Our visit to the Royal Botanical Garden also created a nice coincidence for us: we met Lasanthe. Lasanthe is a middle aged man from Kandy who owns a long distance tuk tuk. I’m not joking. His tuk tuk has two very comfy seats in the back and a bigger trunk and he drives people from city to city. We had the impression he was sent to us from a higher power, so we booked him to drive us to Sigiriya the next day and it was the most unusual journey ever, but so fun. Also he drove much better than our taxi driver from the first day. I will never forget this for sure. A taxi journey from hell and one heavenly tuk tuk trip.
In Sigiriya we climbed the Pidurangala Rock, the smaller rock next to the famous Lion Rock. Since the Lion Rock costs 30 USD entry and the Pidurangala Rock only 4, this was more convenient for our budget and we had heard good things – that’s one thing about traveling: you can either trust the guides, pay 30 dollars and follow the masses up the Lion Rock (which is very impressive, I’m sure), or you can trust fellow backpackers and climb up a rock that’s not even mentioned in the guide and have the highlight of your trip.
Most of the time I decide to go left when everybody else is going right.
The way up takes around 30 minutes and there are mainly steps, only in the end you will have to climb over rocks, and you will be concentrating so hard that you won’t realize what’s waiting up there until you are actually there: an absolute epic view. Seriously, it was a revelation. You just stand on this big rock and look at another huge rock, with people making their way up looking like tiny ants, and then you turn around and have a 360 degree view and you feel like you are on top of the world. Then at some point all the people up there gather on one side and watch the sunset. I don’t even have words for it, I just wish I could give you the feeling I had inside my soul when I was up there.
The next day we went to the Kaudulla National Park, after 20 minutes our driver stopped at the side of the streets to offer to Ganesha, the elephant god, and maybe because of that, or maybe just because, we saw wild elephants. First a whole herd and then one single male one…. we had gotten out of the car at a lake and he was just around the corner, still too far to be dangerous, but close enough to feel his energy. Such a magic moment.
In the evening we were dropped of at our hotel in Polonnaruwa, the Thidas Arana Lake. After all the traveling (and the worst matreses ever at Hipster’s Hideout) we wanted to treat ourselves to a nice place by a lake with a pool – a proper hotel for grown ups, so fancy. And I have to say, a small paradise was waiting for us, a stunning view over the lake, a nice room and amazing fresh seafood that the fishermen bring in every day from the lake. The nice hotel also helped us to get over the fact, that our visit to the ruins of Polonnaruwa was actually not as cool as we’d imagined it to be. You know, sometimes you see pictures of something and you think ‚wow, I wanna go there and see it in real life‘ and then your expectations are in the clouds and once you are there you think ‚oh, this is it?!‘ – don’t get me wrong, the ruins of the old king city in Polonnaruwa are impressive, they are UNESCO world culture heritage for a reason. BUT: of course we were not the only people who wanted to see them. And while we rented a bike for the day to get around, other tourists book a round tour by bus through Sri Lanka – fair enough – but then the busses drive into the old city and the tourist groups are big and loud and kind of destroy your own experience a little bit. You know, I like sharing a lot. I just feel like it shouldn’t be allowed to drive into places like that…. all the people would just spread out nicely, it would be quiet and you could really feel the true atmosphere of a place like that. Still we didn’t regret going to Polonnaruwa, because, as I said, we still had our hotel and also super big lake prawns for dinner and a sunset to remember.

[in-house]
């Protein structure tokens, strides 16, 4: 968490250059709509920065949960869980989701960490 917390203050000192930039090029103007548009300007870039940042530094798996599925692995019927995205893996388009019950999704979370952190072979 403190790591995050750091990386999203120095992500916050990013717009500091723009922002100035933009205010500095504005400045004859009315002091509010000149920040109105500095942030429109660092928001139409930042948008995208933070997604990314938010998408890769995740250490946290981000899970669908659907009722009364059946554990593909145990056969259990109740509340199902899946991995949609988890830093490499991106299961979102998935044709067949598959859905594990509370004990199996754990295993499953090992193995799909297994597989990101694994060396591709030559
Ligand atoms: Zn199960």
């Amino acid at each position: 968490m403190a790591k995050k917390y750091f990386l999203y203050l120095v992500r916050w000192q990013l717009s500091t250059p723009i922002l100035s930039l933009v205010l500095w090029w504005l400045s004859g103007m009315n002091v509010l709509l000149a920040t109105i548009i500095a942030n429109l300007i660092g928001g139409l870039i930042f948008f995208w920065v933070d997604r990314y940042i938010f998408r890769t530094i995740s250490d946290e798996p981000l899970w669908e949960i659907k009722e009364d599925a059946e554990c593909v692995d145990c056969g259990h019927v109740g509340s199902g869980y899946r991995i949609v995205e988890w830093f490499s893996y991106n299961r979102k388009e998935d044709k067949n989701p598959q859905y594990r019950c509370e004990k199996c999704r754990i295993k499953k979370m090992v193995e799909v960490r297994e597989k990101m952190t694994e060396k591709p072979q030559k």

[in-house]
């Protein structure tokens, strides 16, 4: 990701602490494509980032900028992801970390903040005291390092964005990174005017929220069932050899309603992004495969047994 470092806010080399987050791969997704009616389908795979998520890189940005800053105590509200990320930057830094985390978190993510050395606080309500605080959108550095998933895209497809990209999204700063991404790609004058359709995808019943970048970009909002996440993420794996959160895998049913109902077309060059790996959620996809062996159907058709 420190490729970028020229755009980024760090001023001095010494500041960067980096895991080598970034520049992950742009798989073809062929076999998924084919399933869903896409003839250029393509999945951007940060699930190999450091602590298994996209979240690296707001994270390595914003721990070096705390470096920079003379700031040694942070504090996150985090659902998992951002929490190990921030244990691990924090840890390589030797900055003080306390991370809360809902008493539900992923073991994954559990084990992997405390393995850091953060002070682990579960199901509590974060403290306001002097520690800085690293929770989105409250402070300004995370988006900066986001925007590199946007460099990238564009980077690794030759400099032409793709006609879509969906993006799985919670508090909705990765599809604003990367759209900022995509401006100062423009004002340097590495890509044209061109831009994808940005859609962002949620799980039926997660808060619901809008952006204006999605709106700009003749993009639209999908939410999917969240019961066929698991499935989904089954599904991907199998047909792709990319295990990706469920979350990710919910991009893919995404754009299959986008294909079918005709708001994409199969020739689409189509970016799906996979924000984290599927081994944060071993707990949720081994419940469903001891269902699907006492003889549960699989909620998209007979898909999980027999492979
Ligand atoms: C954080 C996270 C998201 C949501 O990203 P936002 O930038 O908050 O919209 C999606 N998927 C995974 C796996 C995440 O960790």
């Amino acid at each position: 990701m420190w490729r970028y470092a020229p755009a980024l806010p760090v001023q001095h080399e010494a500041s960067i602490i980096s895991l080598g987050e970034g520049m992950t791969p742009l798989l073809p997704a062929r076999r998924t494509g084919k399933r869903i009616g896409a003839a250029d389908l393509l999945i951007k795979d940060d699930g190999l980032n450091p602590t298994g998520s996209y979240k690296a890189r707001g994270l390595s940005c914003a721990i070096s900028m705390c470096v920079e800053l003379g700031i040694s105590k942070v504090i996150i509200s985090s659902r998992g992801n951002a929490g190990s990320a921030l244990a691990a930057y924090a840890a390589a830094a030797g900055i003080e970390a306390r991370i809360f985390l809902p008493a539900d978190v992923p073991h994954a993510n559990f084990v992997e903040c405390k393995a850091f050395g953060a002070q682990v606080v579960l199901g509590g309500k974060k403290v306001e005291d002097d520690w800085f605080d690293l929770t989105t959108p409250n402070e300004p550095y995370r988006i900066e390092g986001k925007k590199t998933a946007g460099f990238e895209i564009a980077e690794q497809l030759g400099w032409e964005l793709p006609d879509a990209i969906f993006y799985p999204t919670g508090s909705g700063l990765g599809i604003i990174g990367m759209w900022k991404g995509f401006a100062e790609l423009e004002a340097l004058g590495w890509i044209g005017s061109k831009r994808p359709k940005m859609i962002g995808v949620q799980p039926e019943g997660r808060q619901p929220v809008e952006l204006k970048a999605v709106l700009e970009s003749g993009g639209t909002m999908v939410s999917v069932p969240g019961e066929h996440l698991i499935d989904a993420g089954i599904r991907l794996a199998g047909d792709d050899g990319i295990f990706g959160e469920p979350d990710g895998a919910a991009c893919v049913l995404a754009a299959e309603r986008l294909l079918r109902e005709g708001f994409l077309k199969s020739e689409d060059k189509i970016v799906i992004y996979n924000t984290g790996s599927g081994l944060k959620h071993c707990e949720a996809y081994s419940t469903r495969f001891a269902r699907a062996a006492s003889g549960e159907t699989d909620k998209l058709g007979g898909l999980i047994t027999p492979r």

So that was the happy end to our round trip and the next morning we took the first train to Colombo and then a connection train back down to the south coast. And as much as I like going by train in Sri Lanka – 11 hours were a little bit too much. I felt like sitting in a sauna with my clothes on for the entire journey, but then, when we got to the coast and I could smell the ocean, I knew, I was at home.
When you choose the ocean as your favorite place on earth and carry everything else you love and need within you, keep your family and friends close to your heart, you have a home everywhere in the world, you have a home whenever you’re by the ocean, because water connects everything.
And back in the water it was the next day, when we arrived at the Drive thru Surfcamp in Madiha – what a great place to spend the rest of my time in Sri Lanka. Set in a nice and calm environment on a big piece of land just a 2 minute walk away from the beach, we again felt like we were exactly where we should be in that moment. Surrounded by nice people, a lovely crew, a big variety of differently shaped surfboards, good food, fresh fruit all day and surf tuk tuks to different spots three times a day, we knew, here we could just be, reflect on the past weeks if our journey, go surfing and soak in the energy of this beautiful country for another couple of days.
I also played an acoustic concert at the cocktail night here and I was so proud I could present my music to fellow travelers and could touch some souls with my lyrics….
For me, traveling is being free, being open, but most of all, being your true authentic self – and Sri Lanka was just the right country for that. It is challenging sometimes, it is loud, it seems to be chaotic, but has it’s own logical order, it’s colorful and a real beauty, but also doesn’t try to hide the damages the big tsunami and the civil war has left – visible or under the surface – you will find help and collect smiles everywhere you go, and if you practice devotion and trust, magic can happen. And most of all, this country is so authentic, you can’t get around diving into every second you spend here.
For me, it was the perfect start to a journey, that will take me around the world and maybe even further….